Union Minister Pon Radhakrishnan today said the Cochin Shipyard Limited, a leading ship building and ship repairing company in the country, will not be privatised. The minister of state for shipping gave this assurance during an interaction with trade unions and associations of CSL here, a CSL spokesperson said. During the meeting, the unions voiced their concerns about the CSL’s Initial Public offering (IPO) proposal, citing that it is the first step towards privatisation of the yard. The unions also highlighted their concerns regarding lack of sufficient orders for the shipyard. “The minister categorically assured the unions during the discussion as also during the speech that CSL will not be privatised,” a CSL spokesperson said. Radhakrishnan, also the Minister of State for Road Transport and Highways, said the ensuing IPO is in line with the policy of the Government of India and also to raise capital for the expansion plans of CSL. State-owned Cochin Shipyard took the decision to raise an estimated Rs 1,400-1,500 crore through an initial public offering in March this year. The company — the largest public sector shipyard in India in terms of dock capacity — caters to the defence sector as well as commercial sector worldwide. Earlier in his speech, Radhakrishnan reiterated the shipping ministry’s commitment towards the major expansion programmes undertaken in CSL. Meanwhile, ‘plate cutting’ ceremonies of two ships to be built for the Andaman and Nicobar administration were held at Cochin Shipyard here today. The plate cutting ceremony is the start of physical construction process of ships.
Radhakrishnan cut the first steel plate of Ship No 23 while Lok Sabha MP N K Premachandran cut the first steel plate of Ship No 24, the two 1200 passenger-cum-1000 tonne cargo ships contracted to be built for the administration. A Cochin Shipyard official said the vessels are designed and built as passenger vessels with electric propulsion system suitable for all weather operation on the main land to Andaman and Nicobar Island route in India and to be designed for operation as Class III special trade passenger ship engaged on international voyage. “These vessels are provided with ‘Safe Return to Port’ – SRtP notation, which provided redundancy for the vessel to reach the nearest designated port, even in case of an exigency, a shipyard release said. The basic design of these vessels are by a Kochi based ship design firm M/s SEDS which has teamed up with designers ‘Knud E Hansen’of Denmark.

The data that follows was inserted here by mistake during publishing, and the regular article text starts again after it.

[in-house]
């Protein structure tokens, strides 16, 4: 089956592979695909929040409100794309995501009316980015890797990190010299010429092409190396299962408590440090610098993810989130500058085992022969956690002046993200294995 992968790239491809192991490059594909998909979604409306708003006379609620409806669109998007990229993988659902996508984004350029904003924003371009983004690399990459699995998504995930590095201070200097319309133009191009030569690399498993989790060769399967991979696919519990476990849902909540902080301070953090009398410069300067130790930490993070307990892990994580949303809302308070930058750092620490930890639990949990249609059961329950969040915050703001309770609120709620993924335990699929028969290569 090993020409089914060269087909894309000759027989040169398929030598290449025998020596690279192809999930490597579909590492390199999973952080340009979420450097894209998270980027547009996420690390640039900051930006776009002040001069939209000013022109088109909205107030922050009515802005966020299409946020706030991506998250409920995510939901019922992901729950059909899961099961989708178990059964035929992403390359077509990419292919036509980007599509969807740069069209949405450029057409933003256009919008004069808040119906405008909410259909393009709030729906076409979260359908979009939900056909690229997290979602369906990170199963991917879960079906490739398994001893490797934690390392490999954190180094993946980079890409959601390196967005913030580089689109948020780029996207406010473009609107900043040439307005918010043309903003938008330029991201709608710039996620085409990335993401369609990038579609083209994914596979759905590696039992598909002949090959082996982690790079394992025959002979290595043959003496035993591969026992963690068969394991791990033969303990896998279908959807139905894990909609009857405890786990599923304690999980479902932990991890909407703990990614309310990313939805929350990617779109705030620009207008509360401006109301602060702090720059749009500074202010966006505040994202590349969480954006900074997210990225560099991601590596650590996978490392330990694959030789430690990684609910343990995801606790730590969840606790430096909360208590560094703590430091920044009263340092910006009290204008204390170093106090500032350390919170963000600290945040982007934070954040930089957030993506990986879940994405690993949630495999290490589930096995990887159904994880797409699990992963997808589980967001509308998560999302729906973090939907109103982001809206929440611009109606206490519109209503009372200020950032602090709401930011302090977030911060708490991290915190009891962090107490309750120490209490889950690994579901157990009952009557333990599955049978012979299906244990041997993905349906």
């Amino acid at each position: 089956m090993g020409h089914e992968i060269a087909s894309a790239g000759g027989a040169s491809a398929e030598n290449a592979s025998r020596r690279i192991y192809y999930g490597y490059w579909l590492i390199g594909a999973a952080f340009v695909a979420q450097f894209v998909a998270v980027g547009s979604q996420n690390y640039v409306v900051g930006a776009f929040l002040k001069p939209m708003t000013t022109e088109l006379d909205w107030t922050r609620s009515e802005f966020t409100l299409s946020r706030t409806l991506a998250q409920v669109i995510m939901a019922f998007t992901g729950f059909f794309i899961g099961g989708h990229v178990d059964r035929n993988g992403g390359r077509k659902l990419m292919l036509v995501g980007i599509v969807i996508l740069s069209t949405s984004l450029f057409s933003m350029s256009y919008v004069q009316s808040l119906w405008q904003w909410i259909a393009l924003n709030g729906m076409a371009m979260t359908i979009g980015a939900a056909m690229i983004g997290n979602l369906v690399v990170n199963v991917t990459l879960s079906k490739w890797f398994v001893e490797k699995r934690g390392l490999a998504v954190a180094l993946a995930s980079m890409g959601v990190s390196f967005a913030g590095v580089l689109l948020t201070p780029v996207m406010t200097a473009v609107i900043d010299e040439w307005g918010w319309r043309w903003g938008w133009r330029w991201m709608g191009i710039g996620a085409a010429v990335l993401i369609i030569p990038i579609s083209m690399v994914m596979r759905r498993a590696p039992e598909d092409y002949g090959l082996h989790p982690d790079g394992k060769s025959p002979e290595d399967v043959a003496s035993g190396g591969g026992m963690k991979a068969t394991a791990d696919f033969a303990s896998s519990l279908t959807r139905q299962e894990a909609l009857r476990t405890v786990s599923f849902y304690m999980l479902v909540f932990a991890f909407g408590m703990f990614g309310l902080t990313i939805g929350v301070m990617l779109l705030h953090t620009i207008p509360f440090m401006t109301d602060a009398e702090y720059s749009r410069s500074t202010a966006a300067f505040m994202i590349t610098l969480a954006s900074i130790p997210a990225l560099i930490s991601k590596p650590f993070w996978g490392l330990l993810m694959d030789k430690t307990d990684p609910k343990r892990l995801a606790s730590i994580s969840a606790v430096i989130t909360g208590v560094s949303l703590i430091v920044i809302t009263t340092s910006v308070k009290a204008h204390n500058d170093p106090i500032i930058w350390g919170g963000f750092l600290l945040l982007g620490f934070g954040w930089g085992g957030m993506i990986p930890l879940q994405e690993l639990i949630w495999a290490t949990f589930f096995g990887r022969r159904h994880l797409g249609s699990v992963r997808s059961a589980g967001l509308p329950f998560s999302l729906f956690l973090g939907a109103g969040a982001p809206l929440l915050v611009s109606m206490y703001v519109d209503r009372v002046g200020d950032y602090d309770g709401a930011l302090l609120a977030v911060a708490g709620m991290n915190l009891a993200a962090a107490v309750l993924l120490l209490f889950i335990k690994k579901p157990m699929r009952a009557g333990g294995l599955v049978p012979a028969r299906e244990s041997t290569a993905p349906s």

The vessels have been model tested at MARIN, Netherlands. CSL is currently building two passenger-cum-cargo ships for the island territory, with 500 passengers and 150 tonne cargo capacity, which are progressing satisfactorily. Madhu S Nair, C&MD CSL, thanked the ministry for the role it played in arriving at a contract for building these vessels by including this under Make in India Scheme. Premachandran appreciated the efforts of the central government in awarding the contract to build first of its kind passenger ships to CSL.